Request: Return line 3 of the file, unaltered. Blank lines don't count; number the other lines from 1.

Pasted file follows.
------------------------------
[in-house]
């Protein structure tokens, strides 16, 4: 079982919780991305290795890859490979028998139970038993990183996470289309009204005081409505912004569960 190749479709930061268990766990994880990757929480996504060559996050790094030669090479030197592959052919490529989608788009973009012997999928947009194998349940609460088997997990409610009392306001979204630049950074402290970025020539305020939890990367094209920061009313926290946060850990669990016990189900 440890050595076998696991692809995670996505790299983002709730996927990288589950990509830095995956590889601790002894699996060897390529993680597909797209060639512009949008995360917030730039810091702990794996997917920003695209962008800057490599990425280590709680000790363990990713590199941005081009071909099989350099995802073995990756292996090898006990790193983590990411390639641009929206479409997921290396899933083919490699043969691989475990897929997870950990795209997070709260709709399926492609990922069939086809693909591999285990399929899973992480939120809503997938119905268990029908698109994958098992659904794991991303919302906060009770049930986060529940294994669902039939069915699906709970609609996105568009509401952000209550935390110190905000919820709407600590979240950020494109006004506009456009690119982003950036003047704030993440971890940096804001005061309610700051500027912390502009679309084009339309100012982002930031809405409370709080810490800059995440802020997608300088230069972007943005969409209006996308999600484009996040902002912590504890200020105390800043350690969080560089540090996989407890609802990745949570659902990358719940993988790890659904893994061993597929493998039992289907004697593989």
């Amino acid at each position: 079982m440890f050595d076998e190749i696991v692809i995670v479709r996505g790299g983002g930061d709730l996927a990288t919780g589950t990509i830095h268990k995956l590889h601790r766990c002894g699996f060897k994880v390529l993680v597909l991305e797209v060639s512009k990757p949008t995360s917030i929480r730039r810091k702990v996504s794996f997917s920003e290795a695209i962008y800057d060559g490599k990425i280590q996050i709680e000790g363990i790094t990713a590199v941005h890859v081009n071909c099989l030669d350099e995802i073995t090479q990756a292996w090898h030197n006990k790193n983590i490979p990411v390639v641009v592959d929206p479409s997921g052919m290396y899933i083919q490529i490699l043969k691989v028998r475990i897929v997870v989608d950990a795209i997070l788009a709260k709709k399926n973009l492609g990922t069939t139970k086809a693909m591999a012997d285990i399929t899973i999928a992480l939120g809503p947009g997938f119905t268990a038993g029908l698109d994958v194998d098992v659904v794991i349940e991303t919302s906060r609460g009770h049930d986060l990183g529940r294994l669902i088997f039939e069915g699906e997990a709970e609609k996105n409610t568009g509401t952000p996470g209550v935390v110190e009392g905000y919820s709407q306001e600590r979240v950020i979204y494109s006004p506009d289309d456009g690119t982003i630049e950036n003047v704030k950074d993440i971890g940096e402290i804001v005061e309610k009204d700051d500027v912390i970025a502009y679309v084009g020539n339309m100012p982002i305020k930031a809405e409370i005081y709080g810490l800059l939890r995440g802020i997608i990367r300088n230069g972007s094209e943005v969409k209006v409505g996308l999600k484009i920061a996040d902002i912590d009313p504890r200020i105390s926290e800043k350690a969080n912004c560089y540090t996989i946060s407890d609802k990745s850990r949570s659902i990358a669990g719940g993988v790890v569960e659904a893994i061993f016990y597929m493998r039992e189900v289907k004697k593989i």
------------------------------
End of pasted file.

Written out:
């Amino acid at each position: 079982m440890f050595d076998e190749i696991v692809i995670v479709r996505g790299g983002g930061d709730l996927a990288t919780g589950t990509i830095h268990k995956l590889h601790r766990c002894g699996f060897k994880v390529l993680v597909l991305e797209v060639s512009k990757p949008t995360s917030i929480r730039r810091k702990v996504s794996f997917s920003e290795a695209i962008y800057d060559g490599k990425i280590q996050i709680e000790g363990i790094t990713a590199v941005h890859v081009n071909c099989l030669d350099e995802i073995t090479q990756a292996w090898h030197n006990k790193n983590i490979p990411v390639v641009v592959d929206p479409s997921g052919m290396y899933i083919q490529i490699l043969k691989v028998r475990i897929v997870v989608d950990a795209i997070l788009a709260k709709k399926n973009l492609g990922t069939t139970k086809a693909m591999a012997d285990i399929t899973i999928a992480l939120g809503p947009g997938f119905t268990a038993g029908l698109d994958v194998d098992v659904v794991i349940e991303t919302s906060r609460g009770h049930d986060l990183g529940r294994l669902i088997f039939e069915g699906e997990a709970e609609k996105n409610t568009g509401t952000p996470g209550v935390v110190e009392g905000y919820s709407q306001e600590r979240v950020i979204y494109s006004p506009d289309d456009g690119t982003i630049e950036n003047v704030k950074d993440i971890g940096e402290i804001v005061e309610k009204d700051d500027v912390i970025a502009y679309v084009g020539n339309m100012p982002i305020k930031a809405e409370i005081y709080g810490l800059l939890r995440g802020i997608i990367r300088n230069g972007s094209e943005v969409k209006v409505g996308l999600k484009i920061a996040d902002i912590d009313p504890r200020i105390s926290e800043k350690a969080n912004c560089y540090t996989i946060s407890d609802k990745s850990r949570s659902i990358a669990g719940g993988v790890v569960e659904a893994i061993f016990y597929m493998r039992e189900v289907k004697k593989i």